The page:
3 Reasons Why Cybersecurity Ratings Are a Waste of Money
Investigating a vendor’s cybersecurity can be a time-consuming hassle. Wouldn’t it be nice if you could pay someone else to monitor and report back on a vendors’ cyber risk? That’s the appeal of cyber-security ratings. Firms provide scorecards on third-party vendors’ cyber risk, supposedly making it easier for financial institutions to manage their own risk.
But these scorecards mostly provide a false sense of security. Here are three reasons why:
- They use only public data. Cybersecurity ratings companies comb through publicly available data and plug it into an algorithm to come up with a score. The problem is that just a handful of the things you need to know are available in public documents, leaving many other areas unexamined. The cyber-security firms can tell you if a vendor’s website is restricted or up-to-date, but it can’t get into the non-public facts that matter. After all, if a vendor is experiencing problems, there is a high probability the cause of the problems is not available in public data.
- Vendors won’t give you details of a problem. If the cybersecurity ratings company uncovers a problem, you’ll know there’s a potential problem, but the vendor isn’t obligated to remedy the issue. What exactly was the problem? Why is it a problem? Has any security measure been exploited because of the issue? Were they following procedures? They have no obligation to respond or provide complete responses.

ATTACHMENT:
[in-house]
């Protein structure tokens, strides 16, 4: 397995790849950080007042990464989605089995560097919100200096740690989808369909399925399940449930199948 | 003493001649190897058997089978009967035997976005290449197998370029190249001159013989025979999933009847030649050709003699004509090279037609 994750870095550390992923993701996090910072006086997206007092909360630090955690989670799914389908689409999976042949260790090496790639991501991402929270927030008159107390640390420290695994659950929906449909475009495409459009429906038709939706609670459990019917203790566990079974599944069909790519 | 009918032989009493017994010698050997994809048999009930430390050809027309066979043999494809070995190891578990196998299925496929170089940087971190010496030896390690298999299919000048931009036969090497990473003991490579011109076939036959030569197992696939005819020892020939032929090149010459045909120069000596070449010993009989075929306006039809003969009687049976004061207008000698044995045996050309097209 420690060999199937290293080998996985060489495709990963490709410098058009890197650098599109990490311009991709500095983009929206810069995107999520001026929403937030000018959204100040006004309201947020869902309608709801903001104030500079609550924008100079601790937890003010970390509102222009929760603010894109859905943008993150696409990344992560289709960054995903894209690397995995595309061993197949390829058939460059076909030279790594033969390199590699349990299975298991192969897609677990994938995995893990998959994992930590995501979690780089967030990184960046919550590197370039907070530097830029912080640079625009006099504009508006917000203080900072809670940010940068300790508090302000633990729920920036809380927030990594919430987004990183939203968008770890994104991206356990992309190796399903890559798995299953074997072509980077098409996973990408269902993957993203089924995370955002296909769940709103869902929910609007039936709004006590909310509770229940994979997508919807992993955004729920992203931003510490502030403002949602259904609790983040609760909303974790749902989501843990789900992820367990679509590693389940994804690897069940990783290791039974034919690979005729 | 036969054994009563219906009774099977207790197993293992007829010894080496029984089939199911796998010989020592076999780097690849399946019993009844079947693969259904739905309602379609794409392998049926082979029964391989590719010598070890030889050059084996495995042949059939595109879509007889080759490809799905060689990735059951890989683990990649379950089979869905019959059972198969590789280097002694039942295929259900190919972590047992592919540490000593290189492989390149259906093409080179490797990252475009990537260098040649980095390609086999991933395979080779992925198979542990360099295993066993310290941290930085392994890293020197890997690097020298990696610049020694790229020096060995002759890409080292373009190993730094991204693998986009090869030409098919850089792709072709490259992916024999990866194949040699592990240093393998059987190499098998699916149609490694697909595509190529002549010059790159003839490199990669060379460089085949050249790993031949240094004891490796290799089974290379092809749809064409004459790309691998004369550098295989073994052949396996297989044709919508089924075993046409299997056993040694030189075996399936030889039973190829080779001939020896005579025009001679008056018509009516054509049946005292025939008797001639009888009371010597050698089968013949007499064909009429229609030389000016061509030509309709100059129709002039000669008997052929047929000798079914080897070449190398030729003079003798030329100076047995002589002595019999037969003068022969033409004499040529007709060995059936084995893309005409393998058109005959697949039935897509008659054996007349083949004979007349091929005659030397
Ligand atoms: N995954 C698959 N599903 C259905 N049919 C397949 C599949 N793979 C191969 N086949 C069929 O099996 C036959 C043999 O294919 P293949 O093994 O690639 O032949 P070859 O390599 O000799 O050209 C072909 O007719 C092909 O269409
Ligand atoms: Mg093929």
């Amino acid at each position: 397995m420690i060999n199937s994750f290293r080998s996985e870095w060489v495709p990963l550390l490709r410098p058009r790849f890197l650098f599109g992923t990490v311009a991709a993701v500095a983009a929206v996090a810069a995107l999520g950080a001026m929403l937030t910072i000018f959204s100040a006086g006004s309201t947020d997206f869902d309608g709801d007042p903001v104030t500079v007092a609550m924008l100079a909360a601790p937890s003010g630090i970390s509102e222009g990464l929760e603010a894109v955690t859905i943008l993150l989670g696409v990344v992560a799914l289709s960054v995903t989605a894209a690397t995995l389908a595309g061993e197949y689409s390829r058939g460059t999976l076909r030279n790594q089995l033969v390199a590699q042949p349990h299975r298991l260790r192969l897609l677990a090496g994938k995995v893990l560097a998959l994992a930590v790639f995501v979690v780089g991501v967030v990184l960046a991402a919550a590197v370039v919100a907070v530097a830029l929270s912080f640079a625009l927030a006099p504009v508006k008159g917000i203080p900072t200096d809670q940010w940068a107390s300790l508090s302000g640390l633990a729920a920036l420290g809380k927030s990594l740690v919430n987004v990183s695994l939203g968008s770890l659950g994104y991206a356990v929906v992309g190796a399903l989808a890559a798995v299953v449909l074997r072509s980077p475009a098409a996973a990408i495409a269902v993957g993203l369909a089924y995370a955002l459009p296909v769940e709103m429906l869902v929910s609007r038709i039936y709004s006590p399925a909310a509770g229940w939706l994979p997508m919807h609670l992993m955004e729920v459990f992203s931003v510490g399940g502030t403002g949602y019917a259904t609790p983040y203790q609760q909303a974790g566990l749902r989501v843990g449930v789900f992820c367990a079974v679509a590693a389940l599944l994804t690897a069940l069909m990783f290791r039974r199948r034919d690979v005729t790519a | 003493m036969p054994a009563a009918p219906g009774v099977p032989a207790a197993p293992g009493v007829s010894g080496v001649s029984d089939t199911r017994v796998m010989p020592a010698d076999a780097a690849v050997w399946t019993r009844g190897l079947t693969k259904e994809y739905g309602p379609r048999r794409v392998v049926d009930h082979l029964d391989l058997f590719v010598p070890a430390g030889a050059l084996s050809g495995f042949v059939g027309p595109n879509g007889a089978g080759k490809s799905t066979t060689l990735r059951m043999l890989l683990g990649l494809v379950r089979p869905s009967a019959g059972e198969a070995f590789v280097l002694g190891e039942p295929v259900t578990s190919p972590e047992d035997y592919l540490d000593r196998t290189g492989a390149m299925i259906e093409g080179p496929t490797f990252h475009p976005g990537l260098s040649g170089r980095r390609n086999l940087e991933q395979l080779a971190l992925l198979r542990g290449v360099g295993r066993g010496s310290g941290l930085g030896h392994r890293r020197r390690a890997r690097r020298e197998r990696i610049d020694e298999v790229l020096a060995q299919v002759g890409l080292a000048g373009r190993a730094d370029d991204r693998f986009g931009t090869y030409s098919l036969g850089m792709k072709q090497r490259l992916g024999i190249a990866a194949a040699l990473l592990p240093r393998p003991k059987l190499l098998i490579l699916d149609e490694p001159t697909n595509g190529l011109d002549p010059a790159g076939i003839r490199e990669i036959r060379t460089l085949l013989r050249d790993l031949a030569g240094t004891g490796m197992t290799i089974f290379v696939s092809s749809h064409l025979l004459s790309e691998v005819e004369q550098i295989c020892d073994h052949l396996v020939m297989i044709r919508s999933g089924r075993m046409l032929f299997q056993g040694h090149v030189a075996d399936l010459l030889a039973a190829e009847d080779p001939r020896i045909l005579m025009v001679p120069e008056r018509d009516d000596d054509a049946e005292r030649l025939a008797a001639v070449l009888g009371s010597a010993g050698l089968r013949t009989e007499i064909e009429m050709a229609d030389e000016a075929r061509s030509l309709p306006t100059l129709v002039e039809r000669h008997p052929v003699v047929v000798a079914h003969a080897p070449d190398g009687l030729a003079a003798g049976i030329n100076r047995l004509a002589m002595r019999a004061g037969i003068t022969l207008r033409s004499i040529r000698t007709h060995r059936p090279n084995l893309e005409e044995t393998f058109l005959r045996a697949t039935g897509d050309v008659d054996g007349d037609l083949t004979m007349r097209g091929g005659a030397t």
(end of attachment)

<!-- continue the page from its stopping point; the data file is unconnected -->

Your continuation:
- The vendor will fix the problem anyway. Name one financial institution that avoided harm by buying a cybersecurity rating. I bet you can’t. When a cybersecurity ratings company finds a problem, the vendor hears about it and fixes it for everyone, not just the client who notified it of the problem. Let someone else buy the cyber-scorecard and tell the vendor to fix the problem. You can win without spending any resources.
Instead of wasting money on cybersecurity ratings, make sure you’re receiving timely, accurate and relevant reports from your vendors and taking the time to review them. Your vendor agreement should be structured so that the audit rights and reports you need to understand and monitor cyber risk will be available to you. They should also include detailed information about breaches, including everything from potential damages to how the vendor will handle them.
Last year the FDIC’s Office of Inspector General’s evaluation Technology Service Provider Contracts with FDIC-Supervised Institutions found that many financial institutions’ contracts fall short when it comes to cyber incident response. Many contracts don’t address vendor responsibility for assessing and responding to incidents, including determining the potential effect on the institution or its customers or reporting and notifying authorities. Even if they require notification, most don’t include information requiring a vendor assess the nature and scope of potential incidents, including information and systems accessed and the possible harm, inconvenience or misuse of data that could result; contain and control incidents to preserve evidence; provide detailed incident response and recovery metrics; and remedy the situation if it failed to meet response and reporting standards.
Rather than paying someone to worry about tracking public information, put your effort into making sure your institution has a vendor agreement that gives you the information you need to control cyber risk and then making the most of that data.
Check out Ncyber, our online FFIEC cybersecurity assessment tool.